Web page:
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Lack of soil, nesting sites hit sparrows in Pune


PUNE: The humble house sparrow was once the commonest of birds flitting across the neighbourhood trees. Now, sparrows are a rare sight in city areas.
Some blame cell phone tower radiation for the decline in their numbers, but environmentalists say there is no clinical evidence of it.

Three major reasons could be the reason for their decline, all related to habitat destruction.

“Soil paths are converted into paved or cement pathways. Birds have an important ritual — they roll about in the soil. Areas the place they are able to do this are vanishing,” mentioned biodiversity expert Dharmaraj Patil. He is among the administrators of Jeevit Nadhi, an NGO running for the recovery of rivers.

The sparrows’ meals base may be dwindling. “Only soil can nurture a thriving insect population. That is the primary meals of all birds of that measurement. No chicken is solely vegetarian. They prey on bugs and spiders for protein. Since soil has the entire nutrients that nurture bugs, its absence will impact the sparrows,” he added.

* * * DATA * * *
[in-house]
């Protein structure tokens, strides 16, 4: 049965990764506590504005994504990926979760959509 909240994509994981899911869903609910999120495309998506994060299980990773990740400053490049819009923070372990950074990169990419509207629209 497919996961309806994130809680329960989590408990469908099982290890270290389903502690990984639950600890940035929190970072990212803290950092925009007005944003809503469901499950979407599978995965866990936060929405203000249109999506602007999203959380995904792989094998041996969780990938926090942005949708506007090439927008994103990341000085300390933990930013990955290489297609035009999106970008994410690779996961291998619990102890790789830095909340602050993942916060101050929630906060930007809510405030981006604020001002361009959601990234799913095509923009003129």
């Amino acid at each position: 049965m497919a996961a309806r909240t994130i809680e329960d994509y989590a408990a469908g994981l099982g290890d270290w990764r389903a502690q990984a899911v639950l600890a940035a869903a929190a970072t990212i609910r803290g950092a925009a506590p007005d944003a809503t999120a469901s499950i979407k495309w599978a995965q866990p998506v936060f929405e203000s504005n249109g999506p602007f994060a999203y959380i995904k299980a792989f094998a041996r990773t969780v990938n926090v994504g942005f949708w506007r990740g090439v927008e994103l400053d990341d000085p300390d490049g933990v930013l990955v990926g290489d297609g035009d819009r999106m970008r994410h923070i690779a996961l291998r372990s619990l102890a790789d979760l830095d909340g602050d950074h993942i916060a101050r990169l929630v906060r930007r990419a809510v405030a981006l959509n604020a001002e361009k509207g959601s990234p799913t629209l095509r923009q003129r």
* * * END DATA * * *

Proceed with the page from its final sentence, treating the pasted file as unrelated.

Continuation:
Lack of sites for nesting and roosting too has hit the birds badly. Earlier, wadas in the city made it easy for the sparrows to nest. Now, the whole lot is manufactured from strengthened concrete and sparrows hardly to find any sites to nest. “Sparrows need bushes and trees to roost. They are a gregarious species and always are living jointly in bushes or trees,” Patil mentioned.


Mohammed Dilawar, who runs Nature Forever Society that leads campaigns for sparrow conservation, mentioned, counting sparrows becomes tricky on panorama ranges.


“Historically, sparrows are counted with other folks’s participation. Citizen science remains to be a brand new thing in India. Currently, eBird is a citizens’ science programme. It has many participants from Karnataka and Kerala. In Maharashtra, other folks contribute from Pune, Mumbai and a few different pockets.”




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